The productivity-enhancing idea of Sweden's 6-hour workdays is that instead of making each workday an all-day forced march, which drives people to exhaustion, unhappiness and distraction, it's a sprint with all hands on deck and everybody on task. People take action instead of procrastinate. Business moves quicker.
The same can be said about meetings, which should be 10 minutes instead of an hour or 30 minutes instead of three hours.
An even more extreme idea is Tim Ferriss' 2007 book, "The Four Hour Workweek." Of course, working just four hours a week is an unrealistic pipe dream. But the book is packed with compelling ideas for eliminating common wastes of time.
As an adjunct to his book, Ferriss offers a list of 9 things you should never do. Among these are nuggets of gold, such as "Do not agree to meetings or calls with no clear agenda or end time," "no meeting or call should last more than 30 minutes" and "do not let people ramble."
Meetings disrupt other work, too. They delay other actions—for example, instead of phone calls being answered and dealt with, messages are left and inefficient phone tag ensues. They cause arbitrary breaks in "flow" or "deep work," to borrow a phrase from Cal Newport. They create space for trivial office chatter before and after the meetings. They waste time for people who have to spend a few minutes walking or even driving to and from the meeting.
How to Fix Your Meetings
The problem with meetings is that they're often an ungovernable free-for-all, and that's the opposite of what they should be. Meetings should be a tightly regulated, rule-governed and formal event.
Your specific requirements may vary based on industry, company culture and other factors, but my advice is to firmly impose the following rules on meetings.
1. Every meeting has an "owner" responsible for minimizing the waste of time and money and maximizing return on the huge investment inherent in every meeting.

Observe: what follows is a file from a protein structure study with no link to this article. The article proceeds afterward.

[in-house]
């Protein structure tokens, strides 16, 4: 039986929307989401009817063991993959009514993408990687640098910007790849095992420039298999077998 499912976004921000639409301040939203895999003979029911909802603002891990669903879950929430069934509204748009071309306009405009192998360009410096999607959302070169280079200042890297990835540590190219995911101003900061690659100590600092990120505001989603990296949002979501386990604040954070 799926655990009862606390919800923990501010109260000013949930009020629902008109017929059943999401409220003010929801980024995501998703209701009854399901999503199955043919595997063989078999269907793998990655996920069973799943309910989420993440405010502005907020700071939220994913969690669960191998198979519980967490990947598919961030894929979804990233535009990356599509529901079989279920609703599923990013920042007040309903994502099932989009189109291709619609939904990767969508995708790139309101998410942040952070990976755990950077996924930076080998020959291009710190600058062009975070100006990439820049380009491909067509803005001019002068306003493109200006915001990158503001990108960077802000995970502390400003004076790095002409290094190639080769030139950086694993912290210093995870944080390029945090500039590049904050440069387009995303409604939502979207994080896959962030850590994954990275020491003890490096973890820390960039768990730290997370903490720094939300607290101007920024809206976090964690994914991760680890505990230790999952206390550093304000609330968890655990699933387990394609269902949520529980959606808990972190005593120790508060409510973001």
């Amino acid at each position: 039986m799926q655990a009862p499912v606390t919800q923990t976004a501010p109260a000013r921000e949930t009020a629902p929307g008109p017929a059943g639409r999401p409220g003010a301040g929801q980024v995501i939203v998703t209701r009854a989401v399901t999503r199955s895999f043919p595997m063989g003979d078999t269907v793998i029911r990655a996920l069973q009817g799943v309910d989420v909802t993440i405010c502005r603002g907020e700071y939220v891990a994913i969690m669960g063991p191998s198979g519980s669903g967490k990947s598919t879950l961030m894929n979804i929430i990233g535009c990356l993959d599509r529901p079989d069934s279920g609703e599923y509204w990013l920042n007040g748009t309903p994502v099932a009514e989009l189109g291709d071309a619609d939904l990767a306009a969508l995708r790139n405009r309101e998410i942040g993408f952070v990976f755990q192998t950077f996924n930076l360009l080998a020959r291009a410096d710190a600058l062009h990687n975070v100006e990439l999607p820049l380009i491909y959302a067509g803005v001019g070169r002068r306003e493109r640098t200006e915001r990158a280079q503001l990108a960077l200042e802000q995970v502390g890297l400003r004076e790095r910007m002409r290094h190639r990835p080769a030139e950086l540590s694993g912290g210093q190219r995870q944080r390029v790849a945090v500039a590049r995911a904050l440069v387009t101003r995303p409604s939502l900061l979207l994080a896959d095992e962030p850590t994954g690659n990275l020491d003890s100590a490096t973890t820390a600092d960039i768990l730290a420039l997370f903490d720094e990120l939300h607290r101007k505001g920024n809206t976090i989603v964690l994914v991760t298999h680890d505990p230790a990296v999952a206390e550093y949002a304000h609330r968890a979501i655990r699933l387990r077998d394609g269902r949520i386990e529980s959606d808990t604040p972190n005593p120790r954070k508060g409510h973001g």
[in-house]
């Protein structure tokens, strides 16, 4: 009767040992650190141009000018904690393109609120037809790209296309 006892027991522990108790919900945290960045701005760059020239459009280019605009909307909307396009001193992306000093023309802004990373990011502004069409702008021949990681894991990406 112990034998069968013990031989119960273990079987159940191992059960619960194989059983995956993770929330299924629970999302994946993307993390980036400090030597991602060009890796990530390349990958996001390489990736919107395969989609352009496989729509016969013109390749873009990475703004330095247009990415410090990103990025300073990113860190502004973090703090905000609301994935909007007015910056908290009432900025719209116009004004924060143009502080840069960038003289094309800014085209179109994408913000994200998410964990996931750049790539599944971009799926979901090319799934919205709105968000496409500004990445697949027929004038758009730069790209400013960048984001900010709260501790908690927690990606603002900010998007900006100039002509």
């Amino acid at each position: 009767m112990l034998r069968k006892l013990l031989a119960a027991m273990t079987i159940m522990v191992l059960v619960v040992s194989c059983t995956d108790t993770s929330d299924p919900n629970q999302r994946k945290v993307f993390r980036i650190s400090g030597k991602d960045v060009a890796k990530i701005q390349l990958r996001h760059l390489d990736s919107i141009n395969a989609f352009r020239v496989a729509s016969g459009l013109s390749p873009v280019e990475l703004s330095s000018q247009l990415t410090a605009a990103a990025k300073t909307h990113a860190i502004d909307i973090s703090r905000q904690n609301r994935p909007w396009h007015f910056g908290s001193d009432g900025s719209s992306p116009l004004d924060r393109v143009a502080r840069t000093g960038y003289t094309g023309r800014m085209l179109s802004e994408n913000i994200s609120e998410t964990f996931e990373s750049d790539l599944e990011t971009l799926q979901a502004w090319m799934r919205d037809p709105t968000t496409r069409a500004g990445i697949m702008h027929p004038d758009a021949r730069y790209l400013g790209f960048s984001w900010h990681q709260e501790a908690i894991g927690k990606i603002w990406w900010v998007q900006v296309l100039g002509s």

2. Every meeting exists for only one of two reasons: To make a decision or decisions, or to take specific action that produces tangible results.
3. Every meeting must be justified on three counts. First, the ROI must be addressed. The benefits to the company must exceed the cost. Second, the specific objectives of the meeting must be spelled out. And third, the meeting "owner" must explain why the objectives can't be met using Slack or email or by means other than a costly meeting. If the meeting is unjustifiable, then it doesn't take place.
4. Every meeting has a hard start and hard stop. Meetings are like a gas, and expand to fill their temporal container. Keep them short, and usually no more than 30 minutes.
5. Every word spoken in the meeting must be moving the group toward the stated objective of the meeting. Any drift or wandering or tangents must be cut off by the meeting "owner" and the conversation redirected to the task at hand.
6. No screens, unless used specifically to gather data necessary for the conversation or for teleconferencing in remote participants.
7. Every item on the agenda must result in a specific decision or the assignment of a specific action item to a specific person due at a specific deadline. (Note the repeated word "specific.")
Meetings are treated at most companies as an inevitable part of work, a harmless activity or an opportunity for relaxation, self-promotion or team communication. But in reality, meetings are time-wasting and by default costly and harmful. So the best advice I can give you is minimize the number of meetings, minimize the length of meetings and make them rigidly rule governed.
This article was originally published on 06-13-2016